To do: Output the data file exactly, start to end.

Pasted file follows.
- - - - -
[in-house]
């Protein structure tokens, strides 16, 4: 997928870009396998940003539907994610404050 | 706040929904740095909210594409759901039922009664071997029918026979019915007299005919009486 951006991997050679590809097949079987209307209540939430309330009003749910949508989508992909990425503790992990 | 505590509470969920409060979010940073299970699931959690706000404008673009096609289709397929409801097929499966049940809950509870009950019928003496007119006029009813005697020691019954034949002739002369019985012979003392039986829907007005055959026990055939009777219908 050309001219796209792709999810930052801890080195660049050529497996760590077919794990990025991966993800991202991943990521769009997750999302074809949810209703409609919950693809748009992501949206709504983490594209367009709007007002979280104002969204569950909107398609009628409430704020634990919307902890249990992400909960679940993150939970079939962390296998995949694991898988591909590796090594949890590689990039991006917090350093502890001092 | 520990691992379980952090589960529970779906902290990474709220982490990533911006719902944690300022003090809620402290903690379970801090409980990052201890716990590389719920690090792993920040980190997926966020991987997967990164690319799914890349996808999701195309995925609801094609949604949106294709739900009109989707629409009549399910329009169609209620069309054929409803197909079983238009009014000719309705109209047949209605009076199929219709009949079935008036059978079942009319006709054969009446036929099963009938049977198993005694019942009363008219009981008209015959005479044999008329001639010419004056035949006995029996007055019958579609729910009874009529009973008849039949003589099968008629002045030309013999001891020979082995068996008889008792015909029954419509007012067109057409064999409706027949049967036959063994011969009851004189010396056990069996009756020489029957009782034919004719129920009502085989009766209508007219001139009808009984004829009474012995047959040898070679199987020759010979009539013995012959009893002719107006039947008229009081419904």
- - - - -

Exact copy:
[in-house]
């Protein structure tokens, strides 16, 4: 997928870009396998940003539907994610404050 | 706040929904740095909210594409759901039922009664071997029918026979019915007299005919009486 951006991997050679590809097949079987209307209540939430309330009003749910949508989508992909990425503790992990 | 505590509470969920409060979010940073299970699931959690706000404008673009096609289709397929409801097929499966049940809950509870009950019928003496007119006029009813005697020691019954034949002739002369019985012979003392039986829907007005055959026990055939009777219908 050309001219796209792709999810930052801890080195660049050529497996760590077919794990990025991966993800991202991943990521769009997750999302074809949810209703409609919950693809748009992501949206709504983490594209367009709007007002979280104002969204569950909107398609009628409430704020634990919307902890249990992400909960679940993150939970079939962390296998995949694991898988591909590796090594949890590689990039991006917090350093502890001092 | 520990691992379980952090589960529970779906902290990474709220982490990533911006719902944690300022003090809620402290903690379970801090409980990052201890716990590389719920690090792993920040980190997926966020991987997967990164690319799914890349996808999701195309995925609801094609949604949106294709739900009109989707629409009549399910329009169609209620069309054929409803197909079983238009009014000719309705109209047949209605009076199929219709009949079935008036059978079942009319006709054969009446036929099963009938049977198993005694019942009363008219009981008209015959005479044999008329001639010419004056035949006995029996007055019958579609729910009874009529009973008849039949003589099968008629002045030309013999001891020979082995068996008889008792015909029954419509007012067109057409064999409706027949049967036959063994011969009851004189010396056990069996009756020489029957009782034919004719129920009502085989009766209508007219001139009808009984004829009474012995047959040898070679199987020759010979009539013995012959009893002719107006039947008229009081419904």